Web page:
Religious Fundamentalism Versus Pluralism: The Rise of Sufi Music in South Asia
Syed Muhammad M. Zaidi
Dr. Marc Rice, Faculty Mentor
The Indian Subcontinent has historically been prey to civil discord, bloody religious factionalism, ethnic clashes and massacres. An evaluation of current affairs reveals that these incidents continue to plague South Asia. Perhaps it is due to such violence and strife that new social movements have embraced the message of community, peace and love found in Sufi poetry and music. Indeed some commentators go so far as to claim that South Asia is witnessing a dramatic revival of Sufi music, often in the form of modern pop music (Manuel, 2008, 385). In this study I primarily aim to explain this phenomenon as the product of genuine expression by educated youth to their polluted socio-political environment. A deeper investigation also reveals that such efforts are supported by secular political elites seeking to encourage norms of pluralism, tolerance and non-violence, commonly found in Sufi shrine culture, against the backdrop of rising religious fanaticism.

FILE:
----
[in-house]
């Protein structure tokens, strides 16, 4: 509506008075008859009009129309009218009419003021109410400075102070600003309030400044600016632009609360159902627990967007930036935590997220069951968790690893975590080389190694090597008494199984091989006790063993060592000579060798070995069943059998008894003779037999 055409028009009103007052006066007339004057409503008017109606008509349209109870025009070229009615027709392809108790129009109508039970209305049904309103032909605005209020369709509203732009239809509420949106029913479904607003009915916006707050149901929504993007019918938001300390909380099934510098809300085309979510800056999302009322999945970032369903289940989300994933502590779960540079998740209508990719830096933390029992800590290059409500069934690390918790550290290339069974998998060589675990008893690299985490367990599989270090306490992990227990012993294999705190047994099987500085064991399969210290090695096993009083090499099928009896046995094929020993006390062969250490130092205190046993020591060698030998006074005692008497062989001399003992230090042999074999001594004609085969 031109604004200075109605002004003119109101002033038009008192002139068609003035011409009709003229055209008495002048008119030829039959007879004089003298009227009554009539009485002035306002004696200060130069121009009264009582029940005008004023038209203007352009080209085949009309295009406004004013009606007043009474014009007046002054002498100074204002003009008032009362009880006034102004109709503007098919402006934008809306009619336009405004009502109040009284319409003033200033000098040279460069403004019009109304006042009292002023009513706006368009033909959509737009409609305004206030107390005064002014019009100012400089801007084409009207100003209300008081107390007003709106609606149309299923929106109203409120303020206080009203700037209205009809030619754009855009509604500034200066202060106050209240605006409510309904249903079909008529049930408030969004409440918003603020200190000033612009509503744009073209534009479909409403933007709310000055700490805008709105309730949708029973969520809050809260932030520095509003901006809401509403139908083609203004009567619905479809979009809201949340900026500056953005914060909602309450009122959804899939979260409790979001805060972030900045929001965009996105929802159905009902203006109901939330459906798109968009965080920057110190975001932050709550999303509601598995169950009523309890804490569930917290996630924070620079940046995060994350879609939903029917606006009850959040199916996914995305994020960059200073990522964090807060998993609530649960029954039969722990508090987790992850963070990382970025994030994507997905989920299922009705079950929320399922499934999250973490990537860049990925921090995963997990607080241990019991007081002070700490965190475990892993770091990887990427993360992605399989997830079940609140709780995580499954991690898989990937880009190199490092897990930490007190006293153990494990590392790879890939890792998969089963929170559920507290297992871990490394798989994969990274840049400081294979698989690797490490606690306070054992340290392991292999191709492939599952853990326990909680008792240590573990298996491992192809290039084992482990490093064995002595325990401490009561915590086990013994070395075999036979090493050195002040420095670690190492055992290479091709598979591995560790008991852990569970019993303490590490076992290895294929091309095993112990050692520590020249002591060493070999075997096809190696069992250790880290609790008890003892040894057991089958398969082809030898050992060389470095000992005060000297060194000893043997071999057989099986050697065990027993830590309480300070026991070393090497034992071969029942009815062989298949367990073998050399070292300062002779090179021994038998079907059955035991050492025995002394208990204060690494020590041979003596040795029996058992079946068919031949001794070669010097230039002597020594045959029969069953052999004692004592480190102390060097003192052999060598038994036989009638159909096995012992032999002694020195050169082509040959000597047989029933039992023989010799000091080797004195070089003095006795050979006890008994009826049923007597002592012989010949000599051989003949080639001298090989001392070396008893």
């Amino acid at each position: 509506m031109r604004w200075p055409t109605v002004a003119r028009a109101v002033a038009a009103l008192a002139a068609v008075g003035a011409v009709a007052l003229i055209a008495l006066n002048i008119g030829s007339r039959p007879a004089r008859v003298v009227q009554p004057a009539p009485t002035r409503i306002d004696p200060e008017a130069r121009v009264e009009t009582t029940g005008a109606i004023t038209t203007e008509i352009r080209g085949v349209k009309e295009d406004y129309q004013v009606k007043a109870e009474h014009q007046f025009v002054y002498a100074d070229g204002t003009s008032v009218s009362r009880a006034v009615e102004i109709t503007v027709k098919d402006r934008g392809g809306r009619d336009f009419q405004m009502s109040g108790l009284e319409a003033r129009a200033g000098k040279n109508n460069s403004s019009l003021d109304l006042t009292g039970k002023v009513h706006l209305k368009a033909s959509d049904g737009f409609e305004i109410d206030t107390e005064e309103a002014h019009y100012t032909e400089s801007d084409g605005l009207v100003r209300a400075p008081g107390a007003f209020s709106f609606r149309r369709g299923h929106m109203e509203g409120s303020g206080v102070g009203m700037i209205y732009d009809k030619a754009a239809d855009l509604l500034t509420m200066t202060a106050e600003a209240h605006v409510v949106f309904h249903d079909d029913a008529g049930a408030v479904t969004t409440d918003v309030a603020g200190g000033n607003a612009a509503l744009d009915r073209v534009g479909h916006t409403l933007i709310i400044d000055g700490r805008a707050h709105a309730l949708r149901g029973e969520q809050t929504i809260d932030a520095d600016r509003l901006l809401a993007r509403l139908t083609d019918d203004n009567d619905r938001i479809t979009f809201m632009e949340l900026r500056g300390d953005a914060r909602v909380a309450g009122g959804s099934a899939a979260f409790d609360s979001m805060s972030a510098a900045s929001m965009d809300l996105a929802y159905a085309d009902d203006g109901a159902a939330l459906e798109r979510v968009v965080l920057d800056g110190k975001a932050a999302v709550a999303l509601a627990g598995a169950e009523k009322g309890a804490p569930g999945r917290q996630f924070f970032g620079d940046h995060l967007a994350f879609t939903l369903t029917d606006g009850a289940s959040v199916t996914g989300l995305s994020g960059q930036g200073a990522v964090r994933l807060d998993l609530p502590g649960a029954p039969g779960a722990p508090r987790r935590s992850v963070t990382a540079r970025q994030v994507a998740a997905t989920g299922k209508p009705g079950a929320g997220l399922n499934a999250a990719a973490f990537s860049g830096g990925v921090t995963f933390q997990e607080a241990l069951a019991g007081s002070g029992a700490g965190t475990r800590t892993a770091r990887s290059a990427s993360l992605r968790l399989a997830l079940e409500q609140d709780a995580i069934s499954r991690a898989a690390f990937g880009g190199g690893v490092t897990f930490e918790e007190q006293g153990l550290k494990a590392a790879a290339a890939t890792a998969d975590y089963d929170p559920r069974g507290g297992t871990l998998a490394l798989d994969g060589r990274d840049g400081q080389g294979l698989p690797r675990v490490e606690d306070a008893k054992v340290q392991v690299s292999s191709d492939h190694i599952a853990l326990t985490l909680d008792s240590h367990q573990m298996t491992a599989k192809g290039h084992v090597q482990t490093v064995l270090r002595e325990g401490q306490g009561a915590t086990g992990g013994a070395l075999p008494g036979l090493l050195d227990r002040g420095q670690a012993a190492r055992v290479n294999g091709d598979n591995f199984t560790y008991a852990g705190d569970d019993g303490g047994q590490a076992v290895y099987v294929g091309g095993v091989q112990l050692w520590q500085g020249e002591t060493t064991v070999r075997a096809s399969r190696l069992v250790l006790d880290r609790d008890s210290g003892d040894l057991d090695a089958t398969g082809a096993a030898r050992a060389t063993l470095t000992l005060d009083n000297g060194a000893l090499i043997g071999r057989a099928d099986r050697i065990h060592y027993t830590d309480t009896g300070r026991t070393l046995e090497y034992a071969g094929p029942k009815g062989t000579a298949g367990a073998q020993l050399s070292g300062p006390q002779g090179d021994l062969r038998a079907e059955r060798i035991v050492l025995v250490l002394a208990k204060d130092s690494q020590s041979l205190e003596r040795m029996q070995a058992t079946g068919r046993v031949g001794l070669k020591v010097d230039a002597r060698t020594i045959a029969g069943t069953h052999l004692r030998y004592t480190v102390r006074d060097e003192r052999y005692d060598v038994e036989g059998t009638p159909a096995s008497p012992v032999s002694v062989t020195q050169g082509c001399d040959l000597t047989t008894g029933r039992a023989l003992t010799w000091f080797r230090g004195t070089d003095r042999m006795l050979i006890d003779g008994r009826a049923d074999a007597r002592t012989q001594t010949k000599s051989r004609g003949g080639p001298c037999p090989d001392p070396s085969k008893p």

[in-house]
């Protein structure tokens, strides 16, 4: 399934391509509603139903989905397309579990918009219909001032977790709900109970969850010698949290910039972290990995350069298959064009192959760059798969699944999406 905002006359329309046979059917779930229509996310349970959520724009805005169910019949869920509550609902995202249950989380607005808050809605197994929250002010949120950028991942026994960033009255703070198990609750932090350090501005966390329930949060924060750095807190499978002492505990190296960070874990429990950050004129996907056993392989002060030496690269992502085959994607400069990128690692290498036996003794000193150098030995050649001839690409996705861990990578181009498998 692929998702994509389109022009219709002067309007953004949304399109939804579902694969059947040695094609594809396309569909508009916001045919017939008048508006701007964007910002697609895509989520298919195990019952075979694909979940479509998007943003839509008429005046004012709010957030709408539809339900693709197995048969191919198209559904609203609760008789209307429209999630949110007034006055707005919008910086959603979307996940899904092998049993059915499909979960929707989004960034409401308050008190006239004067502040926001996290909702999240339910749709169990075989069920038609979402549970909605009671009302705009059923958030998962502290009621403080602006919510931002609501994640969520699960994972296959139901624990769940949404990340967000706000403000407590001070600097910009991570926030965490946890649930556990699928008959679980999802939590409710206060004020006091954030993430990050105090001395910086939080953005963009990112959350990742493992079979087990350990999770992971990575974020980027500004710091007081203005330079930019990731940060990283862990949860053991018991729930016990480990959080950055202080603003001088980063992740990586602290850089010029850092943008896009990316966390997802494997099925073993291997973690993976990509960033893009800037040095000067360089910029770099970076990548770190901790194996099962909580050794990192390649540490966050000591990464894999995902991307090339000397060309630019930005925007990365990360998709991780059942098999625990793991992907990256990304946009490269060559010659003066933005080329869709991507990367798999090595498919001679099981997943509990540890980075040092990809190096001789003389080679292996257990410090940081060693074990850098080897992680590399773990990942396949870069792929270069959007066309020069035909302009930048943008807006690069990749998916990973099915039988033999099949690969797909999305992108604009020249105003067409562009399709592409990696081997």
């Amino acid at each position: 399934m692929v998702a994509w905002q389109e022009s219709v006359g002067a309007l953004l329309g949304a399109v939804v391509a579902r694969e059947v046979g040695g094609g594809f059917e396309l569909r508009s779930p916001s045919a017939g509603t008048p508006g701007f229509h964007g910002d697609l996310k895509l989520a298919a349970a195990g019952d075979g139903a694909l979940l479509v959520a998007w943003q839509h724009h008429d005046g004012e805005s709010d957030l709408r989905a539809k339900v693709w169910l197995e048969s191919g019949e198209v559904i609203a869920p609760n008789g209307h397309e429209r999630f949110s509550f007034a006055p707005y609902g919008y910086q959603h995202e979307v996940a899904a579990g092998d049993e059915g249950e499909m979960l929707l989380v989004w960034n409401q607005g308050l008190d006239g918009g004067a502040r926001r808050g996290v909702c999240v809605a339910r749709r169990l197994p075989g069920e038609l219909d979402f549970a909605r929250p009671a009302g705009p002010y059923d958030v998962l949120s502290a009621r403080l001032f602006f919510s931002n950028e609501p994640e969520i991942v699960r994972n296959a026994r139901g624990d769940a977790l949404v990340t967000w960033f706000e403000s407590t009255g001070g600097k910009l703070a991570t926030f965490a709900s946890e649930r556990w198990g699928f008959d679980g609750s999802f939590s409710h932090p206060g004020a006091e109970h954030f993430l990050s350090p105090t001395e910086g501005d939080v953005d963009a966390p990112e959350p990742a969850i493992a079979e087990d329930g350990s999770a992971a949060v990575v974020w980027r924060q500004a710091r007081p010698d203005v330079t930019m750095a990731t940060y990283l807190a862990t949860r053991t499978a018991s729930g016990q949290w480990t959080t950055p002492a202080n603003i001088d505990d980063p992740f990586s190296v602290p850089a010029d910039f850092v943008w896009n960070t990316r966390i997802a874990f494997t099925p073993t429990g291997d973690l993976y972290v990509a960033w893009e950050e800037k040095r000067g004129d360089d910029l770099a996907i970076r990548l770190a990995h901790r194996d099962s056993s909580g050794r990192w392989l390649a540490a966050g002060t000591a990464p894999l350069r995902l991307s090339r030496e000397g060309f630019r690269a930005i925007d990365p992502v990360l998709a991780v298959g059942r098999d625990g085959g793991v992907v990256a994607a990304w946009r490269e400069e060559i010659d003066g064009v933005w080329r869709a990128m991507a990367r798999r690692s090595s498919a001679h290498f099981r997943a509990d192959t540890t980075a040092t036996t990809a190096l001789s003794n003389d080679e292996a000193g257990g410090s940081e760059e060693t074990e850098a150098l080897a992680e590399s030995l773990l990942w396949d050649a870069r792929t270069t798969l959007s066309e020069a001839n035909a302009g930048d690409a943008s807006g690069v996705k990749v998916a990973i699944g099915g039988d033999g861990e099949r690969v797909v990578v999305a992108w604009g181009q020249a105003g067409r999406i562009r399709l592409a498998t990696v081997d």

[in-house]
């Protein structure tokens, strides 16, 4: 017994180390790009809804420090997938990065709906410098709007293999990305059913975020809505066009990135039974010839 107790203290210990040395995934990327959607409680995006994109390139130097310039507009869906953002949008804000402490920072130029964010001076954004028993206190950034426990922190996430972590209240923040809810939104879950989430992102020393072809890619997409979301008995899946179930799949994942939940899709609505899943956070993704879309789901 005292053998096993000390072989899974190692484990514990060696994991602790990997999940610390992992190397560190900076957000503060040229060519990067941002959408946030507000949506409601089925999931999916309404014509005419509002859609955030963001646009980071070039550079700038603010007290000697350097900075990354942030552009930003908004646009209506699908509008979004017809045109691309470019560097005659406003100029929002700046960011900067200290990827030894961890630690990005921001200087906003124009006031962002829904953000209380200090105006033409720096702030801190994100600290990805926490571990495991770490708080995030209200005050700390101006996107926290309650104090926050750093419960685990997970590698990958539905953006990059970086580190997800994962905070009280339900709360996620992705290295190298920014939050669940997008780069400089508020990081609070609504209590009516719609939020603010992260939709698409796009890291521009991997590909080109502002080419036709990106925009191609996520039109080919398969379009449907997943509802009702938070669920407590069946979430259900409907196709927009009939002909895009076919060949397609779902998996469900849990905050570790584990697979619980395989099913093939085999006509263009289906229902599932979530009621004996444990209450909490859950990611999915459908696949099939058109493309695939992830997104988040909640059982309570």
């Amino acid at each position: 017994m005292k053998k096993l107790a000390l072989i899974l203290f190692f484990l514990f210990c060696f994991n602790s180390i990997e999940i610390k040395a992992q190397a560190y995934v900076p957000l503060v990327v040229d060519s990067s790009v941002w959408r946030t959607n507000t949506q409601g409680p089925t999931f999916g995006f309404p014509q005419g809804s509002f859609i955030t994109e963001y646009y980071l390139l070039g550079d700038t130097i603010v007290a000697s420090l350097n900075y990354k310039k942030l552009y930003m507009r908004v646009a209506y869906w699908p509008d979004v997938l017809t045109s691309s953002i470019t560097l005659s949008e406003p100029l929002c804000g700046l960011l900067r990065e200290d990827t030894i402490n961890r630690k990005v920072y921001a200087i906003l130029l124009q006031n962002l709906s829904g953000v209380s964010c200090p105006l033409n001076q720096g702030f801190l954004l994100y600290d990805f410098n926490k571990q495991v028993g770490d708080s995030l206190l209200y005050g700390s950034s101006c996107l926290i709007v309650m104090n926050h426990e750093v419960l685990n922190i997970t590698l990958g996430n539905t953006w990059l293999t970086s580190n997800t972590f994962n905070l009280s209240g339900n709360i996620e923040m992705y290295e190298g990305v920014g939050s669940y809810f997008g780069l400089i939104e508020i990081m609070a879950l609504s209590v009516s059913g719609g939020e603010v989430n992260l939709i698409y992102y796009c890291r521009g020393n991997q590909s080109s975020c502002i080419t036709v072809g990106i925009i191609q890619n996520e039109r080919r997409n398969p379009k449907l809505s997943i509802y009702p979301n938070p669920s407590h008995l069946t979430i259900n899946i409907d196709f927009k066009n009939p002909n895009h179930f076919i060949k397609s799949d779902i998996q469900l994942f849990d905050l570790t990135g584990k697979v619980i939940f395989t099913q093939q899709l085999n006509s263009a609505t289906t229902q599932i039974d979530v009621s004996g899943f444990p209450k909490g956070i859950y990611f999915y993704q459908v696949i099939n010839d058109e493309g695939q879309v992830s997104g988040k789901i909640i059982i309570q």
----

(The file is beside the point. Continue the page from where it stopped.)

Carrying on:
Keywords: politics, music, Islam , Sufi, religion, violence, pluralism, asia
Presentation Type: Oral Paper
Location: MG 1098